Those sentences are wrong: they do not follow the grammatical rules of English, and natives would not say or write them. When a verb has multiple auxiliaries, in a question, the subject comes immediately after the first auxiliary and before the second auxiliary. The same thing goes for adverbs that are placed before the verb, such as ever here; it would also apply to a negation.
Might you ever have read that book?
Might you not have read that book?
These sentences are grammatically correct, but they sound weird. “Might” is uncommon in yes-no questions since it refers to a possibility; an answer “yes, I might” doesn't actually say anything. “Might” can be used in a question, but it has a de-intensification effect, whereas “ever” has an intensitification effect.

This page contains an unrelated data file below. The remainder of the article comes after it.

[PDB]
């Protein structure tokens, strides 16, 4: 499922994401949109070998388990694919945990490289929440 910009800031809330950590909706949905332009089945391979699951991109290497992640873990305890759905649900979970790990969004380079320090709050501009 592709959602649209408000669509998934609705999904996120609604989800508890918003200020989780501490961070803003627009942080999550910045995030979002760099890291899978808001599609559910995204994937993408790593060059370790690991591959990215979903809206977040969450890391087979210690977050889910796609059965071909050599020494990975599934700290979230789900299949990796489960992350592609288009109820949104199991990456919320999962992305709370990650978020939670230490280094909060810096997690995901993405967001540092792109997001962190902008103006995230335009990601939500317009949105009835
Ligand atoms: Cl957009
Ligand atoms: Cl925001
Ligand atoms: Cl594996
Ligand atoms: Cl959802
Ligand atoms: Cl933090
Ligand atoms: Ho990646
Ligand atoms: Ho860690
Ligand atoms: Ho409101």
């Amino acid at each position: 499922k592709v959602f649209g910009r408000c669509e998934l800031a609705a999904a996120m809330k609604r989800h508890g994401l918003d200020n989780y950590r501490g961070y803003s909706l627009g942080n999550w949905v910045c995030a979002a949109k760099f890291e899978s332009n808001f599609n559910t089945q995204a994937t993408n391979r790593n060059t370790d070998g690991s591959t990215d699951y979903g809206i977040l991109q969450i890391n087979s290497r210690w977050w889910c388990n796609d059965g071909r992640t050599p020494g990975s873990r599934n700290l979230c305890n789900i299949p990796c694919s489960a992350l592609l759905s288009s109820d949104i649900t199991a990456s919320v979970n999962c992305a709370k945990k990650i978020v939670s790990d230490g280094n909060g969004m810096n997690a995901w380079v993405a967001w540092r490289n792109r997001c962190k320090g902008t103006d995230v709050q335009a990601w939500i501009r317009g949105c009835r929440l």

Might you have read that book? Perhaps you read it a long time ago in school and you've now forgotten it?
Have you ever read that book? If you did, I'm sure you'll remember it.
As for “*Might you had …”, it's ungrammatical for another reason: “had” is a past tense (it could be either a simple past or a past participle), but “might” must be followed by an infinitive. To combine “might” with a past tense, you need to use a compound past (“might have read”), and you can't make a past perfect (if a past perfect is needed due to tense sequencing, a compound past will be used instead).